9. The method of claim 8, wherein the conditional logic provisioning command driver comprises software code configured to execute conditionally according to at least one Boolean logic condition associated with at least one network service defined by the network request, and said command driver being accessible programmably using a software-implemented parser by the processor from at least one relational database.

10. The method of claim 8, wherein at least one re-provisioned network service complies with at least one business rule for dynamic flow management stored in the cache memory.

11. The method of claim 8, wherein at least one network request enables dynamic flow management of at least one conditional logic provisioning command driver generated automatically by the processor according to at least one business rule, and such at least one network request is configured substantially according to an Extensible Markup Language (XML) format.

12. A non-transitory computer-readable medium tangibly embodying computer-executable instructions of a software program, the software program being executable by a processor of a computing device to provide operations comprising: receiving a network request by a processor accessible in a network from at least one requesting subscriber unit subscribing to a first network service configuration; providing a conditional logic provisioning command driver in response to the network request by the processor to reconfigure the first network service configuration to a second network service configuration according to the received network request, the conditional logic provisioning command driver enabling the processor execution of the software application to dynamically manage at least one flow associated conditionally with at least one network request, such that conditional flow management is automated dynamically to enable un-compiled re-provisioning of at least one command associated with at least one requested network service; and accessing a library of reusable commands stored in a cache memory accessible to the processor to facilitate the un-compiled re-provisioning of at least one command associated with at least one requested network service.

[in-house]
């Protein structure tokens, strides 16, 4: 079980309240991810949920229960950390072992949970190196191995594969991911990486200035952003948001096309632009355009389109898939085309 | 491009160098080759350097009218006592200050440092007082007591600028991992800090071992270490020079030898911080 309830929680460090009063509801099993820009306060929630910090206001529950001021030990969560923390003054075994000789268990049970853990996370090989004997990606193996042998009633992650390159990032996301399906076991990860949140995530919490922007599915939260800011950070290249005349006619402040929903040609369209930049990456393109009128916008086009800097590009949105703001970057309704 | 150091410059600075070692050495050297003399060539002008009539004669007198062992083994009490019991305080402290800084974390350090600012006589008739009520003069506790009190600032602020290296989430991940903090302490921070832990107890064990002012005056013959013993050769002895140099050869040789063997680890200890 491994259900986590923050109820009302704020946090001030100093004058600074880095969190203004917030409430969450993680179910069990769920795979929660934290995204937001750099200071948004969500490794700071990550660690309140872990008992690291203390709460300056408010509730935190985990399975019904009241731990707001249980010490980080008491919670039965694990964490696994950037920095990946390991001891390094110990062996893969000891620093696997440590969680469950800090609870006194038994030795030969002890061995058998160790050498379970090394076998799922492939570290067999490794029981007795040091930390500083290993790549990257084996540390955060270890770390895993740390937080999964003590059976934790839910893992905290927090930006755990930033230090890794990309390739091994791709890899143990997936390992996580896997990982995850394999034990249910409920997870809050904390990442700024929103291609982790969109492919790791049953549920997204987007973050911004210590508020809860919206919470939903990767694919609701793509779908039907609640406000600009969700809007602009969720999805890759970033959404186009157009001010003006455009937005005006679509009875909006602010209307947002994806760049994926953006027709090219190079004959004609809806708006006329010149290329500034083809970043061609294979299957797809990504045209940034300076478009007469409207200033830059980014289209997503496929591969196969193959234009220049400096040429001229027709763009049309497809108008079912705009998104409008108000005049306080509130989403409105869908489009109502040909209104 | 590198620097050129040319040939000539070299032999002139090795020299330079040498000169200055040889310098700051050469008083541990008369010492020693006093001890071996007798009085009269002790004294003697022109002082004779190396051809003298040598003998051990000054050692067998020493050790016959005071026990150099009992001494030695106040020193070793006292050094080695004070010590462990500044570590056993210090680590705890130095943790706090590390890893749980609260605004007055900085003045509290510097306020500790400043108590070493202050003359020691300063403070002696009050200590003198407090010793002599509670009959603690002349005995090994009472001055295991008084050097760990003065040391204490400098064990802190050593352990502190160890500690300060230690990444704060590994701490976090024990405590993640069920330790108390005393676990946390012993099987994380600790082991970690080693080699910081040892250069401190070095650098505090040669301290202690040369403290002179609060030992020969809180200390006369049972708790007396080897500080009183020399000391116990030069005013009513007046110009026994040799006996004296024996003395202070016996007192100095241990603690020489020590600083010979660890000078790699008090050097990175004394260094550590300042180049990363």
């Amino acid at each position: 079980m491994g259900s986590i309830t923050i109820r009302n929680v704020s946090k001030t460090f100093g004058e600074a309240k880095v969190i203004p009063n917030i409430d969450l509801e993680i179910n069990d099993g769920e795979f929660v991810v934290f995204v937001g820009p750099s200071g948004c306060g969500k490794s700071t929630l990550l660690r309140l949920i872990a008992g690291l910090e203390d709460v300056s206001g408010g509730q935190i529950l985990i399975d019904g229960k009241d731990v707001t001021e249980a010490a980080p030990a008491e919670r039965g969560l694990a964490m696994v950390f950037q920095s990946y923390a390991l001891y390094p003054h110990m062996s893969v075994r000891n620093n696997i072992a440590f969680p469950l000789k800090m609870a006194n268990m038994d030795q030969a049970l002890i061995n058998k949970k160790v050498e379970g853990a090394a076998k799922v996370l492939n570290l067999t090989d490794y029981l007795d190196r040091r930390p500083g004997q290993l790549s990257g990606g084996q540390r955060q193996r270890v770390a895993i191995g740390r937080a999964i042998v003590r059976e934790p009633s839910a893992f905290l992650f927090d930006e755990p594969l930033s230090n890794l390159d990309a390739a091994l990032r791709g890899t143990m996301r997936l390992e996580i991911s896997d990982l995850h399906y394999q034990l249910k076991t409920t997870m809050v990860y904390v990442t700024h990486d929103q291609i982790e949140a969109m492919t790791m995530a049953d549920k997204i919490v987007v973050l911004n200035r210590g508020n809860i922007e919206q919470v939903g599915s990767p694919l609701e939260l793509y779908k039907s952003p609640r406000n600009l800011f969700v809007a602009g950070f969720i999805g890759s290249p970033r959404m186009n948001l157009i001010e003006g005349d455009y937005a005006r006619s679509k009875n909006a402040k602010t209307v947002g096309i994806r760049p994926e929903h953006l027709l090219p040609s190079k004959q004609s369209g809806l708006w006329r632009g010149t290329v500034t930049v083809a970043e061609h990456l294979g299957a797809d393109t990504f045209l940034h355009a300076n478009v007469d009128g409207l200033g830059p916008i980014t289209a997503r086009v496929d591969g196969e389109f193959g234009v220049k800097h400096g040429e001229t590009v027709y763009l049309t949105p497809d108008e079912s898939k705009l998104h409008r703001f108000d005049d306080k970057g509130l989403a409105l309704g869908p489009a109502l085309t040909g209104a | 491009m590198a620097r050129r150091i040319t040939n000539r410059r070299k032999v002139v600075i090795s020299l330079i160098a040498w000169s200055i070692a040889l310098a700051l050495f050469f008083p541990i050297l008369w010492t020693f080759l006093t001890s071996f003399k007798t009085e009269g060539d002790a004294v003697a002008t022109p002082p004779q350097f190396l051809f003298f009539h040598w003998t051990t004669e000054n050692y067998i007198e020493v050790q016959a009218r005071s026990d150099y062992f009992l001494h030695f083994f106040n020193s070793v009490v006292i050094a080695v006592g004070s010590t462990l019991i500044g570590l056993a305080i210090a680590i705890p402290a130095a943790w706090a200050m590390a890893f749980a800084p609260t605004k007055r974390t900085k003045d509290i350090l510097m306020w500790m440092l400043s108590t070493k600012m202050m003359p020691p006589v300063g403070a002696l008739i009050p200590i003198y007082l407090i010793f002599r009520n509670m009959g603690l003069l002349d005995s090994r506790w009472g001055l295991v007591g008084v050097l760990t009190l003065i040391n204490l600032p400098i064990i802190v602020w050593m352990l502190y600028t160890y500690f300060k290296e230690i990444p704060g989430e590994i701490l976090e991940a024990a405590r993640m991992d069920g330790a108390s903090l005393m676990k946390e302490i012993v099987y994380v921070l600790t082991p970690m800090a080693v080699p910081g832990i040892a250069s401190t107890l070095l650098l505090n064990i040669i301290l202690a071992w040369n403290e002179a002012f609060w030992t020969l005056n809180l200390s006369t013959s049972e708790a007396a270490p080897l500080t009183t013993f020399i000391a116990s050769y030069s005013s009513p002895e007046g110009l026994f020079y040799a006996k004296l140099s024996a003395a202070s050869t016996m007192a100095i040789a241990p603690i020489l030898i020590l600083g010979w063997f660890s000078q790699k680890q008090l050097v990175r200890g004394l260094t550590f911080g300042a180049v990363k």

13. The medium of claim 12, wherein the conditional logic provisioning command driver comprises software code configured to execute conditionally according to at least one business rule associated with at least one network service defined by the network request, and the command driver being accessible programmably using a software-implemented parser by the processor from at least one relational database.